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Limb of the Law

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The Limb of the Law

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The Limb of the Law
(Brian O'Higgins?)
You can tell by my feet I'm a limb of the law
The people of Dublin for me have no gra;
The hiss me and boo me when I pass them by,
"Sinn Fein", "Up the rebels"  you'll hear them all cry.
Now you may think that's bad, but there's one thing that's worse
This grand Irish language on my soul 'tis a curse.
Wid' their yibberin and yabberin like an old asses' bray,
The Castle expects me to know what they say,

chorus: With "Ochone" and "Mo Bhroin" you'll hear them all say
       "An dtuigeann tu me?" and "Sinn Fein, hooray!"
       "Is doigh liom go bhfuil is doigh liom nach e"
       "Ach ta me ag foghlaim na Gaeilge."
Now I've a friend on the force and he's courting a cook
And what do you know but she bought him a book,
With Irish on this side and English on that.
So small I could carry it round in my hat.
Oh first learn the letters and then the whole phrase.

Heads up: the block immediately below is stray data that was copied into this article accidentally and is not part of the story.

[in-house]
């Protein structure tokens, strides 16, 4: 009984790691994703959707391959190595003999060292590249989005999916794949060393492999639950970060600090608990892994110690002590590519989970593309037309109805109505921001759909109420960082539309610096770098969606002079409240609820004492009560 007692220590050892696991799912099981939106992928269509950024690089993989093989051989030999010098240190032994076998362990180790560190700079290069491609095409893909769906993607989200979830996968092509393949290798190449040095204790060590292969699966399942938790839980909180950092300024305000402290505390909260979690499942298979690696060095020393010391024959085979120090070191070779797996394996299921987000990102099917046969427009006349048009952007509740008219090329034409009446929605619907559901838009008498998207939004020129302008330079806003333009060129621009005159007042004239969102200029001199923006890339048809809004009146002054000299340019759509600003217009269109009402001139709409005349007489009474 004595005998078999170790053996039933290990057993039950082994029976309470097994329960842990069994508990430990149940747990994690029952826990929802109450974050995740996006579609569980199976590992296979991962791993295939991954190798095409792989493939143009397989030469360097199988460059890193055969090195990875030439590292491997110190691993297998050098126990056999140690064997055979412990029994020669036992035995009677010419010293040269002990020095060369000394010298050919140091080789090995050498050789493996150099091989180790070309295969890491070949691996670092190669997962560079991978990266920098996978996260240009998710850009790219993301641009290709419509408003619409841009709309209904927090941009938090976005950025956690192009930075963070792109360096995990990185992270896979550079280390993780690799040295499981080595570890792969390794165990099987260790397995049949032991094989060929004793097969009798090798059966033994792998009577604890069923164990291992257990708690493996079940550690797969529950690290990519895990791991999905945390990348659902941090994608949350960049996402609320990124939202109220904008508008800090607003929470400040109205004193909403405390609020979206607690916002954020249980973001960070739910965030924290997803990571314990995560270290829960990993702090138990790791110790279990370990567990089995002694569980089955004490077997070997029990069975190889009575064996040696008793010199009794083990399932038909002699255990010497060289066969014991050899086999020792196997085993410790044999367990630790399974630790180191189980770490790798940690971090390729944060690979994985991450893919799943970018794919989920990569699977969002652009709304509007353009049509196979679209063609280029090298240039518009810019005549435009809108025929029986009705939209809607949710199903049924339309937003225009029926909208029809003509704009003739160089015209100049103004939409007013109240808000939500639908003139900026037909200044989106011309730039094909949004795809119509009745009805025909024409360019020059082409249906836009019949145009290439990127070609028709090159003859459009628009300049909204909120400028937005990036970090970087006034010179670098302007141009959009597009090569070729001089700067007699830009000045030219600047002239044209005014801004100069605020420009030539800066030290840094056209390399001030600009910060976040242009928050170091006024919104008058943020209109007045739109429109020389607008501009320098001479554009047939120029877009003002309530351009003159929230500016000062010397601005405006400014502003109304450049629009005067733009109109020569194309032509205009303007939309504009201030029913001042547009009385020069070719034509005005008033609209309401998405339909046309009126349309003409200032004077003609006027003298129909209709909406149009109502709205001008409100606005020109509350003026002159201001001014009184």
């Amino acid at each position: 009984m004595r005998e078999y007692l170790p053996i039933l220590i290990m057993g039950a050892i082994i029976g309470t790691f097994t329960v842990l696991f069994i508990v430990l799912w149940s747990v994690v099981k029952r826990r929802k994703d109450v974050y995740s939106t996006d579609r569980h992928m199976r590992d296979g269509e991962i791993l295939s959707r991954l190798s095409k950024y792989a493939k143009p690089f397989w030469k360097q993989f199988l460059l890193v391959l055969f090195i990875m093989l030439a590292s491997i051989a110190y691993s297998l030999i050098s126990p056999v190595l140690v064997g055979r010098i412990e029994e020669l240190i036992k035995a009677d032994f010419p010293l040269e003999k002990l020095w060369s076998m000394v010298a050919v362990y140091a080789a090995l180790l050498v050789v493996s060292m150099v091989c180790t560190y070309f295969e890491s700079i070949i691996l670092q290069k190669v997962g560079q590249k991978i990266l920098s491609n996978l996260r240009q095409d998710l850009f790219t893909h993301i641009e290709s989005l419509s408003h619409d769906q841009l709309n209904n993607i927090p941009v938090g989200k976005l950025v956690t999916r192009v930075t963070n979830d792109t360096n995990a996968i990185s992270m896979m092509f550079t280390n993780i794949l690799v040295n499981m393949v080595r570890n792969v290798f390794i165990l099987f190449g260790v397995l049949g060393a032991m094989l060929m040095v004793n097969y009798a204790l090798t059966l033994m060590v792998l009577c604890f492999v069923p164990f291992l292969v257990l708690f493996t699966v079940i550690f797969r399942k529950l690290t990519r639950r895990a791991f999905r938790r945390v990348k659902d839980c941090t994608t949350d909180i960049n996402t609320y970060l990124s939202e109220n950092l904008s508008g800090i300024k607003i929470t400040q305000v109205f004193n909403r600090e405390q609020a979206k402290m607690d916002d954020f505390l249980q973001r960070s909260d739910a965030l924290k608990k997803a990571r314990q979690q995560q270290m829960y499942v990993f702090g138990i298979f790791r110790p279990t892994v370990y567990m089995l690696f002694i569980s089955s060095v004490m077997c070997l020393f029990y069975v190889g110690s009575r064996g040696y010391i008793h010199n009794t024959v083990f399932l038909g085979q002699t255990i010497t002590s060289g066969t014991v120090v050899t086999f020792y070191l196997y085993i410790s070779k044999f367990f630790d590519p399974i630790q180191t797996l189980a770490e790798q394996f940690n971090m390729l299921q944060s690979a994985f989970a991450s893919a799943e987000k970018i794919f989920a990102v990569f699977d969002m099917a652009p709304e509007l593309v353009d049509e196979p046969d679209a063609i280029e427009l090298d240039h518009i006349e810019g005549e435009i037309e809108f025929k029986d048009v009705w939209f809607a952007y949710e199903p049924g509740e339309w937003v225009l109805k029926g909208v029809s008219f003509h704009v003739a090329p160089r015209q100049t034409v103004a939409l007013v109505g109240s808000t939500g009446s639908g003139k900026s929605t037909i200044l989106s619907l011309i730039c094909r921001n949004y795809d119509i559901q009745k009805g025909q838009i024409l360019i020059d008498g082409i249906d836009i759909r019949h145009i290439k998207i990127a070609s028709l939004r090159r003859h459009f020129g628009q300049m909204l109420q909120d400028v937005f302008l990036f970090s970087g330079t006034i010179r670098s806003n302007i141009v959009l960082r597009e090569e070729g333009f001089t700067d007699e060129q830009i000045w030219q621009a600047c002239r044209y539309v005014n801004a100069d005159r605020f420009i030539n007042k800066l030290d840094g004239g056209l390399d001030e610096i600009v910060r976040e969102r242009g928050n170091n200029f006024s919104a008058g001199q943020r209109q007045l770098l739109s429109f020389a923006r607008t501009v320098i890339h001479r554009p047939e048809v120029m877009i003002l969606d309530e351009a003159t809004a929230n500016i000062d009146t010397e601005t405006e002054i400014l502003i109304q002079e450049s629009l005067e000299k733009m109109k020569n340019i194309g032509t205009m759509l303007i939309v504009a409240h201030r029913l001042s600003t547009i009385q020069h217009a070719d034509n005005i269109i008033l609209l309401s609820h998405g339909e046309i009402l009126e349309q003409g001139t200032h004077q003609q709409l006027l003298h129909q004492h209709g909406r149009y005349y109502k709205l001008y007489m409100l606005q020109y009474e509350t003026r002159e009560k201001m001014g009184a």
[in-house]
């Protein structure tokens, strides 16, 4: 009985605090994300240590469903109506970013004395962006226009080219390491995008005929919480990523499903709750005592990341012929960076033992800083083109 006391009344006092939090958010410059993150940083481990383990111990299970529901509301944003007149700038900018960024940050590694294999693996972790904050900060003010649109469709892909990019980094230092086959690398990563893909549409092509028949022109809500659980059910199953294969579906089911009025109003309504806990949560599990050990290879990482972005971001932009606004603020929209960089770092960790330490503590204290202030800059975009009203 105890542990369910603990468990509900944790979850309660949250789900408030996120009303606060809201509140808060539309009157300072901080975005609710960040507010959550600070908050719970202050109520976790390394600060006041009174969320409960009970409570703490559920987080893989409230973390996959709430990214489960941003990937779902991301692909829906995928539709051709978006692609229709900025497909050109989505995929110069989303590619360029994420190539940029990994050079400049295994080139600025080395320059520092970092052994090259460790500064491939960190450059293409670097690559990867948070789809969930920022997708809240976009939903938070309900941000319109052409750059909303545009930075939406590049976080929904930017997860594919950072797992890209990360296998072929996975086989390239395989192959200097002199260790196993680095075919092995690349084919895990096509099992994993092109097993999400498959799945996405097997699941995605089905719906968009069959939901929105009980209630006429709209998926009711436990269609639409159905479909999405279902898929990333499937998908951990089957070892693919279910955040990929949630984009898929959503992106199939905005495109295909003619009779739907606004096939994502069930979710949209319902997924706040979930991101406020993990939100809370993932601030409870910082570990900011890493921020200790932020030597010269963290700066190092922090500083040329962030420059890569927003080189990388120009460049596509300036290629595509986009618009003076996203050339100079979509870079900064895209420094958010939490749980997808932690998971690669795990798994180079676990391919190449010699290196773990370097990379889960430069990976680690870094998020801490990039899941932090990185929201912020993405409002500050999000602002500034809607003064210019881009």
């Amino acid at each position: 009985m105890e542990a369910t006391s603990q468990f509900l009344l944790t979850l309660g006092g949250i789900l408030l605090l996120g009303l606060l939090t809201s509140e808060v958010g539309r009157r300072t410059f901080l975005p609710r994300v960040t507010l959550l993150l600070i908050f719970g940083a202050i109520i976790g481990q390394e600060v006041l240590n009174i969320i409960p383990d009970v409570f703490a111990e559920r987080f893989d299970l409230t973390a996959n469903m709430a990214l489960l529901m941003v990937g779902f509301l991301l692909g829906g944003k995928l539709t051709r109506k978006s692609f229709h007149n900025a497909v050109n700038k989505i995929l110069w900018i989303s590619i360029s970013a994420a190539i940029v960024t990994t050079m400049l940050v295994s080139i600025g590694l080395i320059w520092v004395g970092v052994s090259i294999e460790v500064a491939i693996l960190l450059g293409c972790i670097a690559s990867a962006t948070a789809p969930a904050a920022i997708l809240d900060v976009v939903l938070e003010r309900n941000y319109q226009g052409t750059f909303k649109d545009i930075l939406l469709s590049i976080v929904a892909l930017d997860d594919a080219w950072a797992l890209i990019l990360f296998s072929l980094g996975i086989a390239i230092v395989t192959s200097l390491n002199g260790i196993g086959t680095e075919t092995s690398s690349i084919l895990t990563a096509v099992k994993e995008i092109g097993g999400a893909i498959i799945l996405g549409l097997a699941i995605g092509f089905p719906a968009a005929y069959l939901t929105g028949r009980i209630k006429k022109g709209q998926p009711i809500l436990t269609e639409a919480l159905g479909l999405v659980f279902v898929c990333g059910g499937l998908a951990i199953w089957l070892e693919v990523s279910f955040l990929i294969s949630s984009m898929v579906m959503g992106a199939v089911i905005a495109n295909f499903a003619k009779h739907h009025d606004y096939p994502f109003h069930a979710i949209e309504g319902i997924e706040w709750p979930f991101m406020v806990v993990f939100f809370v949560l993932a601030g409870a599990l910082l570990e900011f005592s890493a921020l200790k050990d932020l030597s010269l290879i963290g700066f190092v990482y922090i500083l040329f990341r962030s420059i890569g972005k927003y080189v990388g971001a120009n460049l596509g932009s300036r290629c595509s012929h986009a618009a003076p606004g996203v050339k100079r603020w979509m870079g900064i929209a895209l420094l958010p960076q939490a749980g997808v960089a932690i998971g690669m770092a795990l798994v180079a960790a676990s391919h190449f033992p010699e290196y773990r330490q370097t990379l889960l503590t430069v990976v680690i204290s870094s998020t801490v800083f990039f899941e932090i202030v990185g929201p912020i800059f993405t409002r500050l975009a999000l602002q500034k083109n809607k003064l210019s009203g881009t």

I'll have it all off in a couple of days.
Then their yibberin and yabberin I'11 soon understand.
Such larnification will stagger the land.


Now this book I procured and to learn I must try
"An bhfuil me?" means "Are you?", "An bhfu'il tu?" means "Am I?"
"Is doigh liom", I think that I do understand
"Mo lamh" is my foot and "Mo chluas" is my hand.
"Ta me ag foghlaim", I'm learning, you see
If I keep on like this, an inspector I'll be.
I'm getting so big that I don't know the cat,
My head is two sizes too large for my hat.

Now with larnification I'm bloody near dead,
I lie on the floor 'cause I can't lie in bed
I am walking and talking when I'm fast asleep.
When I hear "Up the rebels! " my flesh starts to creep
My friends all have left me, I've now just a few
I'm walking around like a wandering Jew '


Note: Dublin police, in the period from 1916 to about 1920, were
ordered to prosecute Irish rebel leaders who preached sedition.
Unfortunately, those preachments were in Irish, which the Polis
didn't understand. Orders were issued for Dublin cops to learn
Irish so that they could hunt out traitorous utterences. For some
reason, the populace found this amusing.
More Notes: Sorry, there are accent marks in Gaelic that don't
show up in ASCII.

Still more notes: O-chone (gutteral ch): Oh woe!
Mo Bhron (Mo Vrone... long o):  my sorrow.
An Dtuigeann tu me (On diggan too may): Do you understand me?
Is doigh liom (iss doughey lum) : It is my opinion
      The sentence is, roughly "I believe that it is; I believe
     that it's not, but I'm learning Gaelic"
An bhfuil me (on fwheel may): Am I?
An bhfuil tu (on fwheel too): Are you?
Mo lamh (Mo lahv): my hand
Mo chluas (gutteral ch): my ear
Tame ag foghlaim (Taw may egg follam): I am learning
        Translation and transliteration thanks to P. Heinlein

From Songs of Dublin, Frank Harte
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